Firstly – I am in complete agreement as to the wonders of this isle of ours, and its close relationship with rain. Tweed however is actually one of the better natural fabrics for rain – the natural oils allow a certain amount of run off (much like say the proverbial duck) and in heavy downpours though the weight increases, much of the heat insulation qualities remain. As for smelling of damp sheep, this is much better than damp dog, and really is not so offensive – at least to my nose which was brought up in close proximity to both creatures.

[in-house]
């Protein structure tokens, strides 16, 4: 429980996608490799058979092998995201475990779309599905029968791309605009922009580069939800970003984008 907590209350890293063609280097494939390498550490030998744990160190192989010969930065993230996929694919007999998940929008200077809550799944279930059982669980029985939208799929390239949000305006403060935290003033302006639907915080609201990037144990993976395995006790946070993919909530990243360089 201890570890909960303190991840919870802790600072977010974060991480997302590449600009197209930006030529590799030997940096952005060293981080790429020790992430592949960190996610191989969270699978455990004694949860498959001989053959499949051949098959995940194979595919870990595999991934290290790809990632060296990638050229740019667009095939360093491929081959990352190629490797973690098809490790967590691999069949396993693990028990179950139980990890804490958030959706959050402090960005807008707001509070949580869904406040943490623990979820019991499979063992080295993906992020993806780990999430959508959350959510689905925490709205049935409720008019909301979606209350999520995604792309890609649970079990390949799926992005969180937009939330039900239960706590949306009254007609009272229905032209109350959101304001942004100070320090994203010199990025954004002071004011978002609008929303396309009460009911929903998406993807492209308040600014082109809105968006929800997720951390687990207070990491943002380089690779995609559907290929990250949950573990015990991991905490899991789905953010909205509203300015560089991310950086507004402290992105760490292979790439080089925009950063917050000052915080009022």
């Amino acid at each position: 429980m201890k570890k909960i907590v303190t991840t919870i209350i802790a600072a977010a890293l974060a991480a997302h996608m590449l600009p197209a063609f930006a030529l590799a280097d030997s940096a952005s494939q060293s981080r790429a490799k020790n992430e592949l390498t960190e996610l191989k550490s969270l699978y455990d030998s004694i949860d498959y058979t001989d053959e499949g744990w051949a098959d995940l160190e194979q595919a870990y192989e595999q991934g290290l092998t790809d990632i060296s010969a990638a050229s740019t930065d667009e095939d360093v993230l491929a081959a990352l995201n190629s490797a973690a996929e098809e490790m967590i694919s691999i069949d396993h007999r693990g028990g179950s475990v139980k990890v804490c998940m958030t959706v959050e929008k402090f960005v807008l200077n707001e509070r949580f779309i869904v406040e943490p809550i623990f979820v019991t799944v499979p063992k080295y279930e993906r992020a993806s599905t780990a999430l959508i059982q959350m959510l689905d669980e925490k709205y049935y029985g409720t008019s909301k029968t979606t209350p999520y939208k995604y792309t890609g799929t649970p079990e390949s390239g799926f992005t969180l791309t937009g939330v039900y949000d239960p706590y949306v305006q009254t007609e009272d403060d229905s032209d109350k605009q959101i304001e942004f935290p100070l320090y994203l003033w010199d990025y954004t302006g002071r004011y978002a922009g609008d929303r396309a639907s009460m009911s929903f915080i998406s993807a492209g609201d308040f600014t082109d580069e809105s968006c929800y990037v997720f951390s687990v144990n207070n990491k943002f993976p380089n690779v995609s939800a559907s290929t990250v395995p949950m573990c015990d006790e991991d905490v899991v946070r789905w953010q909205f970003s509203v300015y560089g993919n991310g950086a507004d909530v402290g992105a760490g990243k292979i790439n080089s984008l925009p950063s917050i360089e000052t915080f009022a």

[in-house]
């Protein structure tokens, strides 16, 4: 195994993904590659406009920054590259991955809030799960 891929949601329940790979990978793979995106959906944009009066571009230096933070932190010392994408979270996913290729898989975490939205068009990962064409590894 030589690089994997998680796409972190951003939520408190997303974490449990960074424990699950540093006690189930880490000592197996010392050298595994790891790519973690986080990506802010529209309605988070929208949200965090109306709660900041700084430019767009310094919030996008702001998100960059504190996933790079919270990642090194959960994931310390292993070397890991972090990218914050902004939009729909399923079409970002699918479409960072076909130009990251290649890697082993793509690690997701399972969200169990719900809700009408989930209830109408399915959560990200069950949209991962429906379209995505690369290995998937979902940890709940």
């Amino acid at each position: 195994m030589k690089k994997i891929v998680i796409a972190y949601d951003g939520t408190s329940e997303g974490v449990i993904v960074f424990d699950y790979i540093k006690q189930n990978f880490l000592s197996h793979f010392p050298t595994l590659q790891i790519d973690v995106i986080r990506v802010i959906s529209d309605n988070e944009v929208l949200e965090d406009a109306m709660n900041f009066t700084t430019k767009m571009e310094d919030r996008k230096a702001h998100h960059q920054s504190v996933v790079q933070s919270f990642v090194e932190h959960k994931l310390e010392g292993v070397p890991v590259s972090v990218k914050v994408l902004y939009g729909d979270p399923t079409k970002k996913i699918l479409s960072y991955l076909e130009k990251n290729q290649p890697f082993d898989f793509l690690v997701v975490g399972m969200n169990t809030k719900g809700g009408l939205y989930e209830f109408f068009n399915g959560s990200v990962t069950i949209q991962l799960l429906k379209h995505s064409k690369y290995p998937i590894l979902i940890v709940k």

To your second point, it depends upon the type of tweed you wear, and whether it has been worsted etc as to its weight. I remember reading a couple of years ago that some tailors had remade the tweed outfits worn by Mallory and Irvine, which were found to be lightweight, warm and breathable – and prohibitively expensive. Mountaineering is clearly an energetic activity, and such clothing when put to the test was found to be more than adequate. I would seek out this article were I not at work. I am also relatively young and can be found using tweed without breaking into a terrible sweat – at least no more so than wearing a woollen jumper or synthetic windbreaker. I only however wear it in the coldest of the winter months, and am generally more a fan of a fisherman style jumper – such as the Guernsey or the Breton style fisherman jumpers. The tweed I wear is a thick Harris tweed jacket and provides ample warmth and ventilation – mostly through the holes that one picks up through wandering in the countryside.